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Delaware Legislative Group Says Importation only "seems good until one understands the details.”

In January, the Delaware’s Interagency Pharmaceuticals Purchasing Study Group submitted a report to its House of Representatives which examined ways to lower the cost of pharmaceuticals for Delaware residents. The group, which was comprised of Delaware state senators and representatives as well as government stakeholders in public health, veterans affairs, insurance, youth and family services, and budget management, and other disciplines, concluded that importation was not a viable strategy to lower prescription drug prices.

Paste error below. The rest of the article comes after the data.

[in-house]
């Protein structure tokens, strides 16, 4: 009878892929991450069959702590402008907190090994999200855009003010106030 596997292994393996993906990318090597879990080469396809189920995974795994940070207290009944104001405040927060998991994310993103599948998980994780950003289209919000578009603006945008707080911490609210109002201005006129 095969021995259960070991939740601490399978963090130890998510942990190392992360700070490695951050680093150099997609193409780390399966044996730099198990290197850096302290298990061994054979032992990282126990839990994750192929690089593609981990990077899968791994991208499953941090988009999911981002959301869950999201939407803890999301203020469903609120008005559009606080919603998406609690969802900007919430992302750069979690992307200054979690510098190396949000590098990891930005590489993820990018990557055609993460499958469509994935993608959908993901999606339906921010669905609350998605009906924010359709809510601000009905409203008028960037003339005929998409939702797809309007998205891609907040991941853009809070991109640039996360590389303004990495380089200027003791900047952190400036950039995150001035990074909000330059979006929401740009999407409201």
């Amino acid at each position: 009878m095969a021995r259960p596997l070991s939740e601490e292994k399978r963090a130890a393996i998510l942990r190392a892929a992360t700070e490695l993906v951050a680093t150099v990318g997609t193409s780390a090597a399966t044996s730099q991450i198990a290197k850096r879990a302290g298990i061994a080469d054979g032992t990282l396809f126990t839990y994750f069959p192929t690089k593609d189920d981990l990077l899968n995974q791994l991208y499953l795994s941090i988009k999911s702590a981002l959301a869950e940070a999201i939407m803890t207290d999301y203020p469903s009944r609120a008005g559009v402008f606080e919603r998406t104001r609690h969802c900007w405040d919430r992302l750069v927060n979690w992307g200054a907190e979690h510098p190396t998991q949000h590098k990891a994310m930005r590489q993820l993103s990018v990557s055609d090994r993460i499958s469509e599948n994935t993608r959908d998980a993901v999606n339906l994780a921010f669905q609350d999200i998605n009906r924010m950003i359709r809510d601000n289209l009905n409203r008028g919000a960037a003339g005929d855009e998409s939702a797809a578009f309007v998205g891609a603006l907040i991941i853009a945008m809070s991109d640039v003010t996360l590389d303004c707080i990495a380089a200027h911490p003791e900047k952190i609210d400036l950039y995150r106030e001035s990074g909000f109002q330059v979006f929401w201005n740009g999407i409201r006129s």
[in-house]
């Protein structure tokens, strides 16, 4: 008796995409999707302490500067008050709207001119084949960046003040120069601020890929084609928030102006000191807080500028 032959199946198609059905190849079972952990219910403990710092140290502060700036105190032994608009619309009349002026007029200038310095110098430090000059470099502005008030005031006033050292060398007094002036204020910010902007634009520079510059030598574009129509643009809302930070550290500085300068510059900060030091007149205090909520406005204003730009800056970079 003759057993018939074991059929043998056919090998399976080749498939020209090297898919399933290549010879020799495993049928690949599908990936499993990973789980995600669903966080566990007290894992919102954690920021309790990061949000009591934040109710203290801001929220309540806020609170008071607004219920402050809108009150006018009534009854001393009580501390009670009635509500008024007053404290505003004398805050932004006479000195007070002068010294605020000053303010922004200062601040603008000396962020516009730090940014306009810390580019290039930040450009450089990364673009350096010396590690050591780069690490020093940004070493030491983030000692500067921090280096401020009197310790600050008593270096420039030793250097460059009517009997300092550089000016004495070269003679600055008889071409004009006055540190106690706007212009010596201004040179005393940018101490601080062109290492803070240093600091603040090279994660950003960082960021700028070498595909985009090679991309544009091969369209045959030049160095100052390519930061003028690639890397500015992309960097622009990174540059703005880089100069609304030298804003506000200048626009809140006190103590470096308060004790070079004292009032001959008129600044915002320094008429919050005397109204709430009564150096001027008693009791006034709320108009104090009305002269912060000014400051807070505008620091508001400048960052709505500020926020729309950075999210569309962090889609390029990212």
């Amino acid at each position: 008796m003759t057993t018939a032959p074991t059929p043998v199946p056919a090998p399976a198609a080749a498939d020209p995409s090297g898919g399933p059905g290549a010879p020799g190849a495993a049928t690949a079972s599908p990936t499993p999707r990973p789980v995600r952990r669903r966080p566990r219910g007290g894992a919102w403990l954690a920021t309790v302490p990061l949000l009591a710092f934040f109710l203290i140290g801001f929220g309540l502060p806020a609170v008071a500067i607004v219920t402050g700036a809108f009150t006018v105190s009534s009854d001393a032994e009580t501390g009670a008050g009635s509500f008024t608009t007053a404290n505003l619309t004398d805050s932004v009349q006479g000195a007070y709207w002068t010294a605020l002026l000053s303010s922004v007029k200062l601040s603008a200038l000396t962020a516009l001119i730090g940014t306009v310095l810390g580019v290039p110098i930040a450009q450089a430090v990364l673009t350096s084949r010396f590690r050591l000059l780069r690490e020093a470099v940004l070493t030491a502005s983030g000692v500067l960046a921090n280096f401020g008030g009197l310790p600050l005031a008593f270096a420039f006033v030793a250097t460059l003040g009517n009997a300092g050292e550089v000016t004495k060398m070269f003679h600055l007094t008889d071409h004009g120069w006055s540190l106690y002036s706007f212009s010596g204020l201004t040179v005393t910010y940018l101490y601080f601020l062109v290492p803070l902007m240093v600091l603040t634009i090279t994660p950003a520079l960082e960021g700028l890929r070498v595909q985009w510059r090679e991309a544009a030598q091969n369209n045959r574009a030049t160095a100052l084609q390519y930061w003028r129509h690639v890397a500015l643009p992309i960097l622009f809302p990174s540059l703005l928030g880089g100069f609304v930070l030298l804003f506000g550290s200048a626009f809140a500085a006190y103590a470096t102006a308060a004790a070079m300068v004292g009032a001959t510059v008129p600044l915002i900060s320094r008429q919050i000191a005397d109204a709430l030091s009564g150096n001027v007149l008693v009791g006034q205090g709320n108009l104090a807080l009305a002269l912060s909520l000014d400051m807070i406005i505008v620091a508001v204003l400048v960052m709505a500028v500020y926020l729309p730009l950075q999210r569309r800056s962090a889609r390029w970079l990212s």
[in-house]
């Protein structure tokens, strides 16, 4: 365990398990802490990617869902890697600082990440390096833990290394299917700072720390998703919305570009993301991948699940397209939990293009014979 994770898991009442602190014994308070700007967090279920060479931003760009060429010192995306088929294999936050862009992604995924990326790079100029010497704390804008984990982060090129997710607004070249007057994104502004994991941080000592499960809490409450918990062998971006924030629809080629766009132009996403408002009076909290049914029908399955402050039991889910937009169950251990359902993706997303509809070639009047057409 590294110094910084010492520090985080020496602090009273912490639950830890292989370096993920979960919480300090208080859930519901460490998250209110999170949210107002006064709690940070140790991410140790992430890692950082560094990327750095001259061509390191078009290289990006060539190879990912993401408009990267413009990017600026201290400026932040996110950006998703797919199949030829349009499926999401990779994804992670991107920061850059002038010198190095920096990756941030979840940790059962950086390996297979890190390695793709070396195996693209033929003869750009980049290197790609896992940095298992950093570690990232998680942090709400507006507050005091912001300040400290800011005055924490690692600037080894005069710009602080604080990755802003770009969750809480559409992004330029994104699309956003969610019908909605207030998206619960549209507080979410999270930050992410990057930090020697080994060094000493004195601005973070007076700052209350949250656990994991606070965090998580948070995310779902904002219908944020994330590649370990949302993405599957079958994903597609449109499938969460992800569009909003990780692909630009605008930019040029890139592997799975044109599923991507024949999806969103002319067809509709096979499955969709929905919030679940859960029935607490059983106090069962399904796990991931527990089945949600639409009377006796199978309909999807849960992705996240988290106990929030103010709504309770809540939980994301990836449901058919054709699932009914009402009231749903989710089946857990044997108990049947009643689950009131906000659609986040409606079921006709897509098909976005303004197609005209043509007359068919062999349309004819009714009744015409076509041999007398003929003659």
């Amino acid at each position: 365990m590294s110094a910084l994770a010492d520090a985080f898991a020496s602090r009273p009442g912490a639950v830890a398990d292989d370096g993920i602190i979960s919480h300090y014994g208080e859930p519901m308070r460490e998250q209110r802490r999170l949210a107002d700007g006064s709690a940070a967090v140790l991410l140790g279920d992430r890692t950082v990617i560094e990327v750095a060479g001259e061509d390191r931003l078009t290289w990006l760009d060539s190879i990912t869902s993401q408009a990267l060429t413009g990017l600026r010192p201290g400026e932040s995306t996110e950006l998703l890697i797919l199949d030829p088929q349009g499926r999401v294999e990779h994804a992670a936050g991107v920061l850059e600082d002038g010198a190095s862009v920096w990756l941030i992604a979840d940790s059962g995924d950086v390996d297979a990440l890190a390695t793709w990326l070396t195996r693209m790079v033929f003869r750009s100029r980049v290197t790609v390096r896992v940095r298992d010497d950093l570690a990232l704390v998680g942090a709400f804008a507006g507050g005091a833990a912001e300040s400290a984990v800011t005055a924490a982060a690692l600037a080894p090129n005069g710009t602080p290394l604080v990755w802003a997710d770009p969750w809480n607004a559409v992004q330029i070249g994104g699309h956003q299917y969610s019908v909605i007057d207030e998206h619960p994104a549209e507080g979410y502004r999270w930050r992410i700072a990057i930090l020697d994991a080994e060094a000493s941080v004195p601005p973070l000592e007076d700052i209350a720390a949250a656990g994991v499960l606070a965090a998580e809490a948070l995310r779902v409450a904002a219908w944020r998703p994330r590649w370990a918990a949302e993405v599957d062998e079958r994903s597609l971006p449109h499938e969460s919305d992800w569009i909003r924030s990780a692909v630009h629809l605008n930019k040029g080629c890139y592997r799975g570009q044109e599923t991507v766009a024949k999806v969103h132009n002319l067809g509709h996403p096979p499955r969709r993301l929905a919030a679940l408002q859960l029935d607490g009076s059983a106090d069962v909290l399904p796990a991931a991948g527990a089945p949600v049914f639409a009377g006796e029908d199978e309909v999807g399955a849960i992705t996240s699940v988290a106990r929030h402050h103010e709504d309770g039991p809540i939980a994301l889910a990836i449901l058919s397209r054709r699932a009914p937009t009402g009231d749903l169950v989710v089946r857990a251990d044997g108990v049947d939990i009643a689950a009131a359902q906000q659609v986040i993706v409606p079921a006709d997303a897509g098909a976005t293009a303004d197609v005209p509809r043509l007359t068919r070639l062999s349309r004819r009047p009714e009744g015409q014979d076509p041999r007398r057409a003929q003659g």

The report cites safety and economic concerns, noting

...there is no guarantee of what is called “chain of custody,” which ensures that what is purchased is indeed ultimately delivered. One of the significant responsibilities of the FDA is patient safety, and the previous FDA commissioner raised concerns about counterfeit products. In fact, in March of 2019, the FDA announced that a Canadian drug distributor - CanaRx - was selling unapproved and mislabeled medicines to unsuspecting Americans looking to save money on prescriptions. Finally, Canadian officials have warned the U.S. government that importation programs could jeopardize their own supply of drugs, leading to potential shortages. Drug companies have also said that importation programs could result in higher prices for those countries that participate. The Study Group did not believe that this would be effective.

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